Rocketbody Tracker? No thank you, says this intuitive eater

There’s a kickstarter fund for a new fitness tracker called Rocketbody. It tells you when to eat and workout based on tracking your metabolism. As an intuitive eater, I had a negative and visceral reaction to this.

For one thing, it’s no secret that I dislike tracking. It feels like a type of surveillance under which I do not thrive. See my post about tracking as the panopticon.  It’s a topic I’ve revisited a number of times. See here and here and here (for an alternative approach).  We also recognize on the blog that there are diverse views about it. “For and against” tracking post here.

It took me a long time to get into the rhythm of intuitive eating (took 27 years to be exact), where I actually sense hunger, respond to it with the food I want in the amount that satisfies me, and get on with my day. It has been the key, for me, to freedom from obsession. That more than anything to do with weight and body image, was a transformative outcome for me, increasing my sense of well-being and my confidence in my ability to make good decisions for myself, and my ability to have a loving relationship with my body.

The very idea of Rocketbody, a fitness tracker that monitors metabolism to tell you when to eat and when to work out, is antithetical to every value I hold dear. In this age of trackers, where monitoring our steps and our activity, tracking our food intake, and deciding in advance when/what/how much we should be eating, I’m often a voice in the wilderness in my call for less (no) surveillance and more self-love.

People are often surprised to discover that I do not use a fitness tracker. Who ever heard of such a public fitness enthusiast who doesn’t wear a thing on her wrist 24/7 to monitor activity and report to her about how well she slept? I’ve taken various forays into tracking and they always end badly.  I am in the process of resisting the temptation to enter the corporate step challenge at work — 100 days of counting steps as a member of a team. The first year I signed up without thinking, vowing never to do it again. The second year (last year), I caved after some time, ultimately becoming my team captain. To see how I felt about it that time, read my post “100 days of counting steps is like a marathon, only longer.” This year…not doing it. I already said that at the end of last season. 100 days of step counting just does not work for me, even if it did (I admit) get me to walk further last summer than I otherwise would have.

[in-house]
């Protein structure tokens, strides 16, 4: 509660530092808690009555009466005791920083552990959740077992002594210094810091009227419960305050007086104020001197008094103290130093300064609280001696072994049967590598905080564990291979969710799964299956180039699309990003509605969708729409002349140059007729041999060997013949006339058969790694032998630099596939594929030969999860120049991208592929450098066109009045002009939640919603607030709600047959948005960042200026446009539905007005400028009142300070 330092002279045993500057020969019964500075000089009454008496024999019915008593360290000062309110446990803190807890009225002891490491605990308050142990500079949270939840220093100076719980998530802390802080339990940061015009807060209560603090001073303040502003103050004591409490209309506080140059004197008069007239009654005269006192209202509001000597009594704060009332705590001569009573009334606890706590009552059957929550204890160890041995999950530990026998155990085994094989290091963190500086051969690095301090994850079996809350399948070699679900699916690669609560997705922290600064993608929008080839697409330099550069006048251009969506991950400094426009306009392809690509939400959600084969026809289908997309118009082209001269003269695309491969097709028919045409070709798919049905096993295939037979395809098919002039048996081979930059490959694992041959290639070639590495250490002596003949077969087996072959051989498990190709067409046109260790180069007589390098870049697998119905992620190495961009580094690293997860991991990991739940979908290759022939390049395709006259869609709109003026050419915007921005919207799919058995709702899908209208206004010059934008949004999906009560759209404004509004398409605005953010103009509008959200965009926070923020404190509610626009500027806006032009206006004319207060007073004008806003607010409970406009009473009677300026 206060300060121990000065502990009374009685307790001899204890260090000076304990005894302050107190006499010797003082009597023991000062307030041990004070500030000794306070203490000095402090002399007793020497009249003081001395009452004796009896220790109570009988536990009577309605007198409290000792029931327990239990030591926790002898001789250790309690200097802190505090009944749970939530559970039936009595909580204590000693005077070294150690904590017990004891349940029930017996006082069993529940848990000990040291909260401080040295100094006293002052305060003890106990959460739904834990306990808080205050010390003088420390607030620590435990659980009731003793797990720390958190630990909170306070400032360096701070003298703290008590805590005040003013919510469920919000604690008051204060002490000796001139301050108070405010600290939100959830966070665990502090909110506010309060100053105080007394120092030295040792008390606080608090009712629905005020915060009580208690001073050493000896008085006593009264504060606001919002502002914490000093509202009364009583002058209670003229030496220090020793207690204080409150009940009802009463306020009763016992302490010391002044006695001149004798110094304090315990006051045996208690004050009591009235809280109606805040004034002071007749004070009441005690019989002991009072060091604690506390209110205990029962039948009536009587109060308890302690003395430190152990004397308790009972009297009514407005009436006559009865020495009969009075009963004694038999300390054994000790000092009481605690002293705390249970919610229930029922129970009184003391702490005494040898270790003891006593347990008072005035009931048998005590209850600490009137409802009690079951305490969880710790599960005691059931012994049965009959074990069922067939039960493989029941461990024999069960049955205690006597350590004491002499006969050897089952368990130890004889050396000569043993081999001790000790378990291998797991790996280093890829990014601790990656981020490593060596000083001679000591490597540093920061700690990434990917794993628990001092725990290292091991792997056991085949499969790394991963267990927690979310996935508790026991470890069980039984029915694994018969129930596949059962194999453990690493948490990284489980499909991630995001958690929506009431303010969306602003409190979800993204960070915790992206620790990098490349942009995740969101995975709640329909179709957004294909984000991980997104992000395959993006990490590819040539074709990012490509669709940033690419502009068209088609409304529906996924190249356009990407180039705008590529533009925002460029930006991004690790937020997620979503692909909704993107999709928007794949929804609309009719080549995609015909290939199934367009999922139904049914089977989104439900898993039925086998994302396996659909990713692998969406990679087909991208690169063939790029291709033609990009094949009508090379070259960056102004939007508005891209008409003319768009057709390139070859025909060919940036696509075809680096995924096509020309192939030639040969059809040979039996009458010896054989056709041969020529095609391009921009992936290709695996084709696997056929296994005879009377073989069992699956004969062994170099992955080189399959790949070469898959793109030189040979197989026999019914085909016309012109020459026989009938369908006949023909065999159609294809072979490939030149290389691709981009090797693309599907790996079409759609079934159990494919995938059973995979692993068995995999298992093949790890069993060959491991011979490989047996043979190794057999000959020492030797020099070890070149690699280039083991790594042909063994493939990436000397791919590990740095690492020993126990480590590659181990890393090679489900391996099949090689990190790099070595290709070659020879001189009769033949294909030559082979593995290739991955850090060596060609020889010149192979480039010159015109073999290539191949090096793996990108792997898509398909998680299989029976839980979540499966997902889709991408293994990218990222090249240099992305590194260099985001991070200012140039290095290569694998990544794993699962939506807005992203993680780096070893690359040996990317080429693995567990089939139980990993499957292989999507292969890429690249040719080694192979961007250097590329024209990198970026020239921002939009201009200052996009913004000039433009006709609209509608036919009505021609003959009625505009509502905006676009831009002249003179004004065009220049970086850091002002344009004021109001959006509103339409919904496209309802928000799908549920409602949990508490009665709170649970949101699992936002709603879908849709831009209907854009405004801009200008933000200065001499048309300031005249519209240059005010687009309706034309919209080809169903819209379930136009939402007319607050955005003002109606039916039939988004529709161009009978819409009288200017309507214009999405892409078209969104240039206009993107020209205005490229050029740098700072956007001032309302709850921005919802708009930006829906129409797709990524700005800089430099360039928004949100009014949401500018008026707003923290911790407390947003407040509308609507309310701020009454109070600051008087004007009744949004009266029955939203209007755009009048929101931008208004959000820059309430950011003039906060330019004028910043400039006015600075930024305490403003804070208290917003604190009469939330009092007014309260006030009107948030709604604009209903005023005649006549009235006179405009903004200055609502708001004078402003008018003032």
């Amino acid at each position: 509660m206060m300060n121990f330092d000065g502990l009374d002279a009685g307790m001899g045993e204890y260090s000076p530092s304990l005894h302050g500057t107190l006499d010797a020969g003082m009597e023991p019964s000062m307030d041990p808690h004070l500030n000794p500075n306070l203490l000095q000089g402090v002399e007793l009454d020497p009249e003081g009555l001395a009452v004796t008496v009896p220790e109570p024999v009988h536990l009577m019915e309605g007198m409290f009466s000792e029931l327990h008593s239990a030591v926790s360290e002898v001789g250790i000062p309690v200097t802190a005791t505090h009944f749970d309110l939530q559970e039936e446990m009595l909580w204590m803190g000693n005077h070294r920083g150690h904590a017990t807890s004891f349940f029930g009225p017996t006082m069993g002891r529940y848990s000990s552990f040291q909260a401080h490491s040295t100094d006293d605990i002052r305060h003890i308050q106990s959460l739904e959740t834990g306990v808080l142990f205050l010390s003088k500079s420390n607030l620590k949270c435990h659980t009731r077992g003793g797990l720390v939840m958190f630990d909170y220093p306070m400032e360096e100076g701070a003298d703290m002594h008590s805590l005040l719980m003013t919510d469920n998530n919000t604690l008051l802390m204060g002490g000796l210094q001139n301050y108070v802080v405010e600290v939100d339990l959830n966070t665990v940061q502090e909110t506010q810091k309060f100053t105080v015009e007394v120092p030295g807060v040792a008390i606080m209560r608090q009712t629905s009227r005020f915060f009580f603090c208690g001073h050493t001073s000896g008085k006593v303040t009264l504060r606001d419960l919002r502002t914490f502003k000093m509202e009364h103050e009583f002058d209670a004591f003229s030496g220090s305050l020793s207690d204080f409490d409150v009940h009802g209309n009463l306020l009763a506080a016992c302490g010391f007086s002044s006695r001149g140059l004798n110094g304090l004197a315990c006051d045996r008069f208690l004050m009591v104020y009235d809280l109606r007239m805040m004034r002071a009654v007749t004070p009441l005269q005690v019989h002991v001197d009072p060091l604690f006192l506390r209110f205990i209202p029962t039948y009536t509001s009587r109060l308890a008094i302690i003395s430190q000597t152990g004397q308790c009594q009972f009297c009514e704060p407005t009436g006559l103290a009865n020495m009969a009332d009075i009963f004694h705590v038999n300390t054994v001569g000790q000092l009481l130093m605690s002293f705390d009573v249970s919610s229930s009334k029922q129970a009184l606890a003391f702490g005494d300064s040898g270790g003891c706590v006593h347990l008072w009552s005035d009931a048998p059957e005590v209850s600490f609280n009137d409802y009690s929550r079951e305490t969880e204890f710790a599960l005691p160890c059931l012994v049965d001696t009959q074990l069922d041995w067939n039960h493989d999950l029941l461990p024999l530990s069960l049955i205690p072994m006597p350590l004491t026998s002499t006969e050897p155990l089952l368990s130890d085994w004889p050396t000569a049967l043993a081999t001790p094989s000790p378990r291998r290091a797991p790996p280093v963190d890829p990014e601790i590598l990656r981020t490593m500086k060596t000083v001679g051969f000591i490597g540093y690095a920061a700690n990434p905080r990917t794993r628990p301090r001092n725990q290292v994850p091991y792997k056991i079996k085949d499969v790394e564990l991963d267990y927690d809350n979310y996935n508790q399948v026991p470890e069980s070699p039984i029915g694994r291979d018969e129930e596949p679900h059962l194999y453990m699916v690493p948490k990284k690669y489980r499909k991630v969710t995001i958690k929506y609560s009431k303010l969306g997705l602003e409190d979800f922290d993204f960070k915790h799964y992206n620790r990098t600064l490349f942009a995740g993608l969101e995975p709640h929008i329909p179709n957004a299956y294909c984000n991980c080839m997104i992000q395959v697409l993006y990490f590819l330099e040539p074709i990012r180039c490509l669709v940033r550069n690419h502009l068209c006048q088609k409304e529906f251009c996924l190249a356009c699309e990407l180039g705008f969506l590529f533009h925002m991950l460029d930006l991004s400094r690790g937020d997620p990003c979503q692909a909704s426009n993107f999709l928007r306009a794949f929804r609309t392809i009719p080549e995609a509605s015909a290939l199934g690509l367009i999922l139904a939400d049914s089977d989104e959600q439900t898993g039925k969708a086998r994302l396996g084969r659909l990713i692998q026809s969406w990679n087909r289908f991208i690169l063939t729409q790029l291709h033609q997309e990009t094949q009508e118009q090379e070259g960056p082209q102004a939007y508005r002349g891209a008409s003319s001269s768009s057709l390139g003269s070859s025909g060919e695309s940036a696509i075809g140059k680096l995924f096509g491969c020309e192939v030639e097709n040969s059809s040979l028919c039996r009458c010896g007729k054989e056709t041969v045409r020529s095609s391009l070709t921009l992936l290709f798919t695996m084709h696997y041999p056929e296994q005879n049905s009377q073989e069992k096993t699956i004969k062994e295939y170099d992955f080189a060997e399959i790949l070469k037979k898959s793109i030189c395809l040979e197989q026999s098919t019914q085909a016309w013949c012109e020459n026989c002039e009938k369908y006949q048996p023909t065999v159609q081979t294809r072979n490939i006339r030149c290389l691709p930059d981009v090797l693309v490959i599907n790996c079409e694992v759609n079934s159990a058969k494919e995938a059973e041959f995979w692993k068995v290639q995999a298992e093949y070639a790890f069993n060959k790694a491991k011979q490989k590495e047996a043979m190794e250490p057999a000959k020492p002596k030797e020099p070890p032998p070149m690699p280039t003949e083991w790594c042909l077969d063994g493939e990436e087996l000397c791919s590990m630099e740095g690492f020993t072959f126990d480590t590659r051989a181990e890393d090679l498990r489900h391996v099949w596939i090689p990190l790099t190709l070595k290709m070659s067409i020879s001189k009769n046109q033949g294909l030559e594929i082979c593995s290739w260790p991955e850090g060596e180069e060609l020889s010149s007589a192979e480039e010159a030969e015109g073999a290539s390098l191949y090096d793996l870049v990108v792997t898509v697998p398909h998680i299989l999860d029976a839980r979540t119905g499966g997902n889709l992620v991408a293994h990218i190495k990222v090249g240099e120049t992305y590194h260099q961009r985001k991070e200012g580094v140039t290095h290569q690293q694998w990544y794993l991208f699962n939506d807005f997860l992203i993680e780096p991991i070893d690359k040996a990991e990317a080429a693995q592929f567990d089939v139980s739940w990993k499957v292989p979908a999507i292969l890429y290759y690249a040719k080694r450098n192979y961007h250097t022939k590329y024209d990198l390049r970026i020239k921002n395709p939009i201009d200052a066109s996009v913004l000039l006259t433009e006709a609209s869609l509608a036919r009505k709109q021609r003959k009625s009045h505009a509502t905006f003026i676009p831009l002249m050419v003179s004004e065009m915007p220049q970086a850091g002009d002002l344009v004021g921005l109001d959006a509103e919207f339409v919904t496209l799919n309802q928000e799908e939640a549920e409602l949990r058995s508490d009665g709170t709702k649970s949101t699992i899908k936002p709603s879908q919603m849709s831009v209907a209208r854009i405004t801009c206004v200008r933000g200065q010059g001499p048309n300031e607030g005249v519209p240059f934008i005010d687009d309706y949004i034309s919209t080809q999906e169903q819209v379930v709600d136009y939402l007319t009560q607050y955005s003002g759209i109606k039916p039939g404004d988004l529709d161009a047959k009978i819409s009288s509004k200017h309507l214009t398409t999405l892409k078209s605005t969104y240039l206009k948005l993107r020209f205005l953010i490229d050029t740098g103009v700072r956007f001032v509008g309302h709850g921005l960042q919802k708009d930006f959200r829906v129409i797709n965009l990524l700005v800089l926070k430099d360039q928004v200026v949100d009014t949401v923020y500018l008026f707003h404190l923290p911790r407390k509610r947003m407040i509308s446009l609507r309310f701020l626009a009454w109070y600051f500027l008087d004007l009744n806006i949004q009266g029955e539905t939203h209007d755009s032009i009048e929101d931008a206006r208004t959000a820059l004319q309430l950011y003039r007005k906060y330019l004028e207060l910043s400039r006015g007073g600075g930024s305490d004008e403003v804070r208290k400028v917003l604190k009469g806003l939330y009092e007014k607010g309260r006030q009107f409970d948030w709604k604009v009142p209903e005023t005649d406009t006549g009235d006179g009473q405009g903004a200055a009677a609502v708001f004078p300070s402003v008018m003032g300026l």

I know not everyone is of this mind and that for some people, who have adopted tracking as a way of life, the possibility of having a thing tell them when to do things like eat and work out is a welcome way of taking the decision-making factor out of the equation. When it’s the tracker’s decision and not yours, you might be more inclined to do it. I get that, and if that’s your style, go for it.

But this intuitive eater is sticking to her hard won freedom from surveillance and won’t be signing on to the kickstarter campaign for the Rocketbody tracker.

Would that sort of tracking be welcome or unwelcome to you?

11 thoughts on “Rocketbody Tracker? No thank you, says this intuitive eater

  1. There are times when it would be useful but mostly not. When? Bike riding. It’s the start of the cycling season and we’ve already been caught a few times with unexpected tiredness and hunger from not eating on rides. But for me I’m willing to live with that as a beginning of the cycling season mistake. I think I do it most years. Then I get into the rhythm of packing food and eating in on the bike for multi hour outings. There’s also low tech solutions. One of the people I ride with sets his Garmin to beep every so often to remind him to eat. But this all feels like a special circumstance, not an everyday thing.